One recent study looked at how, dronabinol, a man-made form of cannabis, can help mitigate behaviors in an obsessive compulsive disorder called Trichotillomania.
According to The TLC Foundation, the condition is characterized by repetitive hair pulling, and that 1 or 2 in 50 people experience the condition in their lifetime.
As for the study, it assessed fourteen female subjects with the condition over a 12-week period. The participants received doses of dronabinol. The study concluded that:
“This study, the first to examine a cannabinoid agonist in the treatment of trichotillomania, found that dronabinol demonstrated statistically significant reductions in trichotillomania symptoms, in the absence of negative cognitive effects. Pharmacological modulation of the cannabinoid system may prove useful in controlling a range of compulsive behaviors. Given the small sample and open-label design, however larger placebo-controlled studies incorporating cognitive measures are warranted.”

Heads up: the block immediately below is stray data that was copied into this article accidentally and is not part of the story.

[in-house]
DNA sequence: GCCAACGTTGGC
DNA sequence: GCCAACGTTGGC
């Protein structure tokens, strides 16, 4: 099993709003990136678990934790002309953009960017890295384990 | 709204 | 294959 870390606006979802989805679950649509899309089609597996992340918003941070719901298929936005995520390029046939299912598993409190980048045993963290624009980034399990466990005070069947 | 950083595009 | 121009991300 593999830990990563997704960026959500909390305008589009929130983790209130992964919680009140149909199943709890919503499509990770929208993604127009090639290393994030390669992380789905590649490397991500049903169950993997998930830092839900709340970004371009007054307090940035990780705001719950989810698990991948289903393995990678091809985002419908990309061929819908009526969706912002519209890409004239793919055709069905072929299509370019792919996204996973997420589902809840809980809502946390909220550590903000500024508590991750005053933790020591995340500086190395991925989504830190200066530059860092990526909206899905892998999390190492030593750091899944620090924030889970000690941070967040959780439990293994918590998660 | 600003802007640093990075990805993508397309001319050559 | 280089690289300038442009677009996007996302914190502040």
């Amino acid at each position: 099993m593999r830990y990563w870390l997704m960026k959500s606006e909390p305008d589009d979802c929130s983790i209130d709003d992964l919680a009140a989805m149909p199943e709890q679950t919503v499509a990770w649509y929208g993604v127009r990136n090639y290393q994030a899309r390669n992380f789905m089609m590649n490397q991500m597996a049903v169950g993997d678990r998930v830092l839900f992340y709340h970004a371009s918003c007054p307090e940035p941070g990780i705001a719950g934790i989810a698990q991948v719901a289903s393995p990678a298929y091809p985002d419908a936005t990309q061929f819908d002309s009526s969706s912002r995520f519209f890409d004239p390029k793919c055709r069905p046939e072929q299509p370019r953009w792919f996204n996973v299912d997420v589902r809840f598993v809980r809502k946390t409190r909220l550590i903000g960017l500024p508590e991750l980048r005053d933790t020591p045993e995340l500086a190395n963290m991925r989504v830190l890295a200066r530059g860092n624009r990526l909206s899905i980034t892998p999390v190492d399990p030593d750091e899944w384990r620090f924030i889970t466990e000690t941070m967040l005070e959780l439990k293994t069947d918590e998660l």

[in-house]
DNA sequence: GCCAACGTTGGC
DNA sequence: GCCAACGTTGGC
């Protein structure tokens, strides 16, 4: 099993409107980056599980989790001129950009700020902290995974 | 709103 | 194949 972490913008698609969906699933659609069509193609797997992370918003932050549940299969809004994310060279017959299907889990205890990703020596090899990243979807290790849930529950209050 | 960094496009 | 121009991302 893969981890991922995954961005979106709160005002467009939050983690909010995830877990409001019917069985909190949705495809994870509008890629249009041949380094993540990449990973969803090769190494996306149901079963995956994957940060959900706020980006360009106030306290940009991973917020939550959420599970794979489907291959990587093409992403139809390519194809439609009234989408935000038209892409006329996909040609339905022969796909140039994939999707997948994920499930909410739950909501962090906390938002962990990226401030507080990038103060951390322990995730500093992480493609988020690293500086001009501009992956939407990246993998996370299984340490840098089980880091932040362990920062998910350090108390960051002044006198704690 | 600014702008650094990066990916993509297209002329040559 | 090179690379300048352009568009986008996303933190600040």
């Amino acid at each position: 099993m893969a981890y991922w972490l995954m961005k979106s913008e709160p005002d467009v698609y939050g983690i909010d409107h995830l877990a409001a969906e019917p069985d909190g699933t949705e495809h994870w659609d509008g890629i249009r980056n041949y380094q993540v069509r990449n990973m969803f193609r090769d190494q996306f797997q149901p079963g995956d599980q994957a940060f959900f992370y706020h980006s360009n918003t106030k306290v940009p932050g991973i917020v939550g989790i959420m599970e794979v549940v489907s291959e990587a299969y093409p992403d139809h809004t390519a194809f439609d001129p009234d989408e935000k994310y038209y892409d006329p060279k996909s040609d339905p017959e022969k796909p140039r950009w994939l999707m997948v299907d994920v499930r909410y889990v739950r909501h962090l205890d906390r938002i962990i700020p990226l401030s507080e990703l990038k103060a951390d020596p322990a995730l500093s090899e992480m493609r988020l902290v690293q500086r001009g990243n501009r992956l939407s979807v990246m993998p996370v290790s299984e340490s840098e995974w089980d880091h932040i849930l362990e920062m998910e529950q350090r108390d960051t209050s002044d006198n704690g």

The study ultimately suggests that cannabis, at least the man-made kind, may be able to reduce obsessive-compulsive tendencies among those with Trichotillomania. More research is ultimately needed, and at this point, there are not enough studies for a conclusive answer. However, research on cannabis in the United States faces a major obstacle, which is federal law. In the United States, marijuana is illegal under federal law and is classified as a Schedule I substance.
All information is for general informational and educational purposes only. Nothing should be interpreted as legal or wellness advice.